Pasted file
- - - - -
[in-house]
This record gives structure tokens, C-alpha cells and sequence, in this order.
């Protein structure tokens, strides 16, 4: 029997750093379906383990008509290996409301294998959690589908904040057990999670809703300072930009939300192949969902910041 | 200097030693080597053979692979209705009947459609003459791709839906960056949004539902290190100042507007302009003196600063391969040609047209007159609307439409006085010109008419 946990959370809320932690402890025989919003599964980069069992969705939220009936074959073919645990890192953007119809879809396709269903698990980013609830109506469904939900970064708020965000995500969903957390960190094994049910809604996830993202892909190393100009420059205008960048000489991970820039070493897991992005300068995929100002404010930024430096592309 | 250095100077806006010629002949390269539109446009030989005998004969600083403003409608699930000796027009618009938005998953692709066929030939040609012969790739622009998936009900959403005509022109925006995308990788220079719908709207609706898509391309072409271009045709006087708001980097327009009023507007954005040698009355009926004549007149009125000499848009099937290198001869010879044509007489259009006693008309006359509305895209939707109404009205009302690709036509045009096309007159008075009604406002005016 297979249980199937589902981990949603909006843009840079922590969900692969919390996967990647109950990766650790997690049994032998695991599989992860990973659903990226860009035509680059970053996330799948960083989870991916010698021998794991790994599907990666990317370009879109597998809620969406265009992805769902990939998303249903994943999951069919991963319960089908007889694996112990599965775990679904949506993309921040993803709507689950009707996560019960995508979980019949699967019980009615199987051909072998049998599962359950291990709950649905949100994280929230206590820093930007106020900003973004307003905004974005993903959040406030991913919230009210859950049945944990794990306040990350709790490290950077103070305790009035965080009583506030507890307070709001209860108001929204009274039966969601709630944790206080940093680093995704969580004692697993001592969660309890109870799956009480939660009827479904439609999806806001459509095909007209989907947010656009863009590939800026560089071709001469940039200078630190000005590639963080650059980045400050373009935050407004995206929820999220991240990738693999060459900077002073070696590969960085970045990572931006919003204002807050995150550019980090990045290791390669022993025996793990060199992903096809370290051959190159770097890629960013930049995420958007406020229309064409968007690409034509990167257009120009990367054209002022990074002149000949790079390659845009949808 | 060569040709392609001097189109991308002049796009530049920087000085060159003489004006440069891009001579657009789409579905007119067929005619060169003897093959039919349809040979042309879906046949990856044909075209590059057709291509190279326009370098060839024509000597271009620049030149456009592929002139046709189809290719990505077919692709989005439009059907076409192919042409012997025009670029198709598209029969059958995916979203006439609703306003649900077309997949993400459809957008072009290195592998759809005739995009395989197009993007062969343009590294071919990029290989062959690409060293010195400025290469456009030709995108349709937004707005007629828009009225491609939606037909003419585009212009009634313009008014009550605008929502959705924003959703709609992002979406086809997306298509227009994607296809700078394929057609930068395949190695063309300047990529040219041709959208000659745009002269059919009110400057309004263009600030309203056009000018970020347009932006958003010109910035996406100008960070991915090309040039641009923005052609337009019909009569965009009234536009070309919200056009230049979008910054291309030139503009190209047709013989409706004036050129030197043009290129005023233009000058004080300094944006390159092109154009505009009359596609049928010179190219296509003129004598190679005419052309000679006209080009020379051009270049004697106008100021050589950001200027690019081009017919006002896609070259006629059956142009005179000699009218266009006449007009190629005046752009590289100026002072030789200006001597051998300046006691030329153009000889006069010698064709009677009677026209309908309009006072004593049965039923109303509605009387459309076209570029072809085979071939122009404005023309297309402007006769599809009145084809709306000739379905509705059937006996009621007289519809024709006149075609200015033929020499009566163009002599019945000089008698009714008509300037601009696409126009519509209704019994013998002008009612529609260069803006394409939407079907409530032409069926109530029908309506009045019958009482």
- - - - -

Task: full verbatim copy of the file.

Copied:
[in-house]
This record gives structure tokens, C-alpha cells and sequence, in this order.
């Protein structure tokens, strides 16, 4: 029997750093379906383990008509290996409301294998959690589908904040057990999670809703300072930009939300192949969902910041 | 200097030693080597053979692979209705009947459609003459791709839906960056949004539902290190100042507007302009003196600063391969040609047209007159609307439409006085010109008419 946990959370809320932690402890025989919003599964980069069992969705939220009936074959073919645990890192953007119809879809396709269903698990980013609830109506469904939900970064708020965000995500969903957390960190094994049910809604996830993202892909190393100009420059205008960048000489991970820039070493897991992005300068995929100002404010930024430096592309 | 250095100077806006010629002949390269539109446009030989005998004969600083403003409608699930000796027009618009938005998953692709066929030939040609012969790739622009998936009900959403005509022109925006995308990788220079719908709207609706898509391309072409271009045709006087708001980097327009009023507007954005040698009355009926004549007149009125000499848009099937290198001869010879044509007489259009006693008309006359509305895209939707109404009205009302690709036509045009096309007159008075009604406002005016 297979249980199937589902981990949603909006843009840079922590969900692969919390996967990647109950990766650790997690049994032998695991599989992860990973659903990226860009035509680059970053996330799948960083989870991916010698021998794991790994599907990666990317370009879109597998809620969406265009992805769902990939998303249903994943999951069919991963319960089908007889694996112990599965775990679904949506993309921040993803709507689950009707996560019960995508979980019949699967019980009615199987051909072998049998599962359950291990709950649905949100994280929230206590820093930007106020900003973004307003905004974005993903959040406030991913919230009210859950049945944990794990306040990350709790490290950077103070305790009035965080009583506030507890307070709001209860108001929204009274039966969601709630944790206080940093680093995704969580004692697993001592969660309890109870799956009480939660009827479904439609999806806001459509095909007209989907947010656009863009590939800026560089071709001469940039200078630190000005590639963080650059980045400050373009935050407004995206929820999220991240990738693999060459900077002073070696590969960085970045990572931006919003204002807050995150550019980090990045290791390669022993025996793990060199992903096809370290051959190159770097890629960013930049995420958007406020229309064409968007690409034509990167257009120009990367054209002022990074002149000949790079390659845009949808 | 060569040709392609001097189109991308002049796009530049920087000085060159003489004006440069891009001579657009789409579905007119067929005619060169003897093959039919349809040979042309879906046949990856044909075209590059057709291509190279326009370098060839024509000597271009620049030149456009592929002139046709189809290719990505077919692709989005439009059907076409192919042409012997025009670029198709598209029969059958995916979203006439609703306003649900077309997949993400459809957008072009290195592998759809005739995009395989197009993007062969343009590294071919990029290989062959690409060293010195400025290469456009030709995108349709937004707005007629828009009225491609939606037909003419585009212009009634313009008014009550605008929502959705924003959703709609992002979406086809997306298509227009994607296809700078394929057609930068395949190695063309300047990529040219041709959208000659745009002269059919009110400057309004263009600030309203056009000018970020347009932006958003010109910035996406100008960070991915090309040039641009923005052609337009019909009569965009009234536009070309919200056009230049979008910054291309030139503009190209047709013989409706004036050129030197043009290129005023233009000058004080300094944006390159092109154009505009009359596609049928010179190219296509003129004598190679005419052309000679006209080009020379051009270049004697106008100021050589950001200027690019081009017919006002896609070259006629059956142009005179000699009218266009006449007009190629005046752009590289100026002072030789200006001597051998300046006691030329153009000889006069010698064709009677009677026209309908309009006072004593049965039923109303509605009387459309076209570029072809085979071939122009404005023309297309402007006769599809009145084809709306000739379905509705059937006996009621007289519809024709006149075609200015033929020499009566163009002599019945000089008698009714008509300037601009696409126009519509209704019994013998002008009612529609260069803006394409939407079907409530032409069926109530029908309506009045019958009482």